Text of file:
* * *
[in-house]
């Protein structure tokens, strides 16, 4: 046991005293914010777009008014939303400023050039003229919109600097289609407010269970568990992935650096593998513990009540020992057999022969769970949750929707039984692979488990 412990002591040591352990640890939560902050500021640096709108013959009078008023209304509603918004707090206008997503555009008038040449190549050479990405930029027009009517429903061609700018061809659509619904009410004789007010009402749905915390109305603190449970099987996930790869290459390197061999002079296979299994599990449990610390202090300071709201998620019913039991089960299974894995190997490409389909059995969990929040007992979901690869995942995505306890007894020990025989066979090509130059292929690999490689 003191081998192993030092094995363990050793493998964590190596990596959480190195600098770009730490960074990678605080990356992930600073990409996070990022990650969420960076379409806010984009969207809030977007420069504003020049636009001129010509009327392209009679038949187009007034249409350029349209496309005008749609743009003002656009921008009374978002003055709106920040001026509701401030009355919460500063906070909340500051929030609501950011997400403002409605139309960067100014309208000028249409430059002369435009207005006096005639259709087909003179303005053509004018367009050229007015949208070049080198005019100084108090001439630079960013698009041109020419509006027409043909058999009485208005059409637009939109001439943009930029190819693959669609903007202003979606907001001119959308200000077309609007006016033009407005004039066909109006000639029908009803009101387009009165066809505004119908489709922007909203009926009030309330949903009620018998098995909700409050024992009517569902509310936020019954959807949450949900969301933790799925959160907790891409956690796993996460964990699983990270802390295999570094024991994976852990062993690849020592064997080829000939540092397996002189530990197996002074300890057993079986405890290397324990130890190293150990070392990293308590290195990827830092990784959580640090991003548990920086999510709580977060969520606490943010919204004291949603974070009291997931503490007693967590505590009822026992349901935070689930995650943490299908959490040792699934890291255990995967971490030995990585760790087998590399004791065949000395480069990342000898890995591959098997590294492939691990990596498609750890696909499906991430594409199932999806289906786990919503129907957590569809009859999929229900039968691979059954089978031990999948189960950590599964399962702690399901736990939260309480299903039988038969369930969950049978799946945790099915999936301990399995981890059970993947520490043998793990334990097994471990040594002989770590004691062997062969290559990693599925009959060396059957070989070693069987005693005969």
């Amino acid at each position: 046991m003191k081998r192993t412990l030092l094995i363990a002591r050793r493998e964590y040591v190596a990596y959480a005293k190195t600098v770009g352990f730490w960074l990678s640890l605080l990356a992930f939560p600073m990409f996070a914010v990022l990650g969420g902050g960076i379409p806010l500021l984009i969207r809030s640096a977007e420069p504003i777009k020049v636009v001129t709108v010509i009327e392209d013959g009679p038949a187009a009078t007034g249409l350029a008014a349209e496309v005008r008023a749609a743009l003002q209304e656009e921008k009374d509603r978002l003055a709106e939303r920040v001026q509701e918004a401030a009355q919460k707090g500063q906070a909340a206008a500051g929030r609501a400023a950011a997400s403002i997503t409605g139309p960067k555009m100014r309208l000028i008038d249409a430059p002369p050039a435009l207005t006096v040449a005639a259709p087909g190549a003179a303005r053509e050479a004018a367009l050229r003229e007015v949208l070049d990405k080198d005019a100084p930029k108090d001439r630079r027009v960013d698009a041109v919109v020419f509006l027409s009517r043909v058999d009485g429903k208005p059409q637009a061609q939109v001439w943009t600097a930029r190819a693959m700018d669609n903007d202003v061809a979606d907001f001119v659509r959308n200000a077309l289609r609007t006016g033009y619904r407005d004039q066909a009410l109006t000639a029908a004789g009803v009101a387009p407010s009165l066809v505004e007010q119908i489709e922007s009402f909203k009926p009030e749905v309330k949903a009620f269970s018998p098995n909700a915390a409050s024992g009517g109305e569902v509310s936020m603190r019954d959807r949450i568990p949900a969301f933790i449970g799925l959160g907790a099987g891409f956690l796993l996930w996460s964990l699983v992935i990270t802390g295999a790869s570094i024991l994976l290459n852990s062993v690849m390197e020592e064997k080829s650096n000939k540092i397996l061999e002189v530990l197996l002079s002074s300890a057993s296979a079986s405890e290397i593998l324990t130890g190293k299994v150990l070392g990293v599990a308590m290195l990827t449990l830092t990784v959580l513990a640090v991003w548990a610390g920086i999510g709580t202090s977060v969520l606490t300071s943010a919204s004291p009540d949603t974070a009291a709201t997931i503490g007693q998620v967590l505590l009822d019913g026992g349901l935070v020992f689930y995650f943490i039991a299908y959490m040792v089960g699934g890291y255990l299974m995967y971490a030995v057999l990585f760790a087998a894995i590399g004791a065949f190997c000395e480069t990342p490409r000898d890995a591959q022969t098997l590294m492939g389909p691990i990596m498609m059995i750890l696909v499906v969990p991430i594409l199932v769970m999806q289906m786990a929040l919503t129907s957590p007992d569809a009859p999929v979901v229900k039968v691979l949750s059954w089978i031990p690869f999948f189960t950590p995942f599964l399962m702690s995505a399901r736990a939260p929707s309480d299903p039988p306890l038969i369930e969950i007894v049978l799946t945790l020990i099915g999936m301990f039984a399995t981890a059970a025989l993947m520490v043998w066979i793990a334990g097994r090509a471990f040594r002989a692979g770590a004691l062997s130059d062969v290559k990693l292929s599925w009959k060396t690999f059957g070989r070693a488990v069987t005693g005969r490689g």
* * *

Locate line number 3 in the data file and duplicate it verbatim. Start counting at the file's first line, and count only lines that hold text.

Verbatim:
């Amino acid at each position: 046991m003191k081998r192993t412990l030092l094995i363990a002591r050793r493998e964590y040591v190596a990596y959480a005293k190195t600098v770009g352990f730490w960074l990678s640890l605080l990356a992930f939560p600073m990409f996070a914010v990022l990650g969420g902050g960076i379409p806010l500021l984009i969207r809030s640096a977007e420069p504003i777009k020049v636009v001129t709108v010509i009327e392209d013959g009679p038949a187009a009078t007034g249409l350029a008014a349209e496309v005008r008023a749609a743009l003002q209304e656009e921008k009374d509603r978002l003055a709106e939303r920040v001026q509701e918004a401030a009355q919460k707090g500063q906070a909340a206008a500051g929030r609501a400023a950011a997400s403002i997503t409605g139309p960067k555009m100014r309208l000028i008038d249409a430059p002369p050039a435009l207005t006096v040449a005639a259709p087909g190549a003179a303005r053509e050479a004018a367009l050229r003229e007015v949208l070049d990405k080198d005019a100084p930029k108090d001439r630079r027009v960013d698009a041109v919109v020419f509006l027409s009517r043909v058999d009485g429903k208005p059409q637009a061609q939109v001439w943009t600097a930029r190819a693959m700018d669609n903007d202003v061809a979606d907001f001119v659509r959308n200000a077309l289609r609007t006016g033009y619904r407005d004039q066909a009410l109006t000639a029908a004789g009803v009101a387009p407010s009165l066809v505004e007010q119908i489709e922007s009402f909203k009926p009030e749905v309330k949903a009620f269970s018998p098995n909700a915390a409050s024992g009517g109305e569902v509310s936020m603190r019954d959807r949450i568990p949900a969301f933790i449970g799925l959160g907790a099987g891409f956690l796993l996930w996460s964990l699983v992935i990270t802390g295999a790869s570094i024991l994976l290459n852990s062993v690849m390197e020592e064997k080829s650096n000939k540092i397996l061999e002189v530990l197996l002079s002074s300890a057993s296979a079986s405890e290397i593998l324990t130890g190293k299994v150990l070392g990293v599990a308590m290195l990827t449990l830092t990784v959580l513990a640090v991003w548990a610390g920086i999510g709580t202090s977060v969520l606490t300071s943010a919204s004291p009540d949603t974070a009291a709201t997931i503490g007693q998620v967590l505590l009822d019913g026992g349901l935070v020992f689930y995650f943490i039991a299908y959490m040792v089960g699934g890291y255990l299974m995967y971490a030995v057999l990585f760790a087998a894995i590399g004791a065949f190997c000395e480069t990342p490409r000898d890995a591959q022969t098997l590294m492939g389909p691990i990596m498609m059995i750890l696909v499906v969990p991430i594409l199932v769970m999806q289906m786990a929040l919503t129907s957590p007992d569809a009859p999929v979901v229900k039968v691979l949750s059954w089978i031990p690869f999948f189960t950590p995942f599964l399962m702690s995505a399901r736990a939260p929707s309480d299903p039988p306890l038969i369930e969950i007894v049978l799946t945790l020990i099915g999936m301990f039984a399995t981890a059970a025989l993947m520490v043998w066979i793990a334990g097994r090509a471990f040594r002989a692979g770590a004691l062997s130059d062969v290559k990693l292929s599925w009959k060396t690999f059957g070989r070693a488990v069987t005693g005969r490689g």